A good rule-of-thumb is that anything a user would expect to keep after changing themes belongs in a plugin. This includes custom post types, taxonomies, metaboxes, and shortcodes.
For specific functionality that’s reusable and/or the client might want to selectively disable, it’s best to build as its own plugin. Many times I’ll turn these into public plugins.
For everything else that’s project-specific but should be theme-independent, I put in a plugin called Core Functionality. That’s the base plugin I now use. Of course you’ll want to delete everything that’s not relevant – I have the code for post types, taxonomies, and metaboxes in there because they are used most often.
My base child theme used to have all these in the theme. Over the past few months I’ve been moving them to a core functionality plugin on each project, but it’s about time I finally update the base child theme and pull the functionality out into its own plugin.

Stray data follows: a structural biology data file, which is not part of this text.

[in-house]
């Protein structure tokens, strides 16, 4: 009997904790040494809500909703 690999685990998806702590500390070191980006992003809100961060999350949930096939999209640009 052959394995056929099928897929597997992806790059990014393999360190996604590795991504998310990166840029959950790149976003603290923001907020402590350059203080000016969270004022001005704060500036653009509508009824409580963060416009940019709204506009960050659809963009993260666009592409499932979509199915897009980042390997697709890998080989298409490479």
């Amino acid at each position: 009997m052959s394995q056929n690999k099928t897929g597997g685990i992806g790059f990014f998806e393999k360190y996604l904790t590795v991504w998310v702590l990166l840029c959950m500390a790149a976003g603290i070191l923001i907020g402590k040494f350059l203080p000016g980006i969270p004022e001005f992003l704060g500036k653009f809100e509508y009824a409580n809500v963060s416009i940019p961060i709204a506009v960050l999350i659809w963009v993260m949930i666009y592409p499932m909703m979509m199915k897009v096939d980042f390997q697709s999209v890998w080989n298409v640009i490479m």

For added safety, I use a “must use” plugin rather than a standard plugin. Must Use plugins (mu-plugins), are plugins that cannot be disabled. I like to put my core functionality in these so that a client can’t accidentally disable it and break their site. Must Use plugins go in /wp-content/mu-plugins (you’ll need to create that directory if it doesn’t already exist).
Update: I no longer use must use plugins for core functionality. I just create them as normal plugins now. Here’s why:
- Managed hosts like WPEngine and Synthesis use the mu-plugins directory for their host-specific plugins. This makes migration a pain since you need to merge your mu-plugins with their mu-plugins.
- Likewise, I now use mu-plugins for code/plugins I only want in development, not in production.I have Registered Users Only in mu-plugins along with some code specific to my dev environment.
- Clients and other developers don’t know much about mu-plugins. I’ve had many past clients contact me saying they hired someone but he couldn’t find where we registered post types.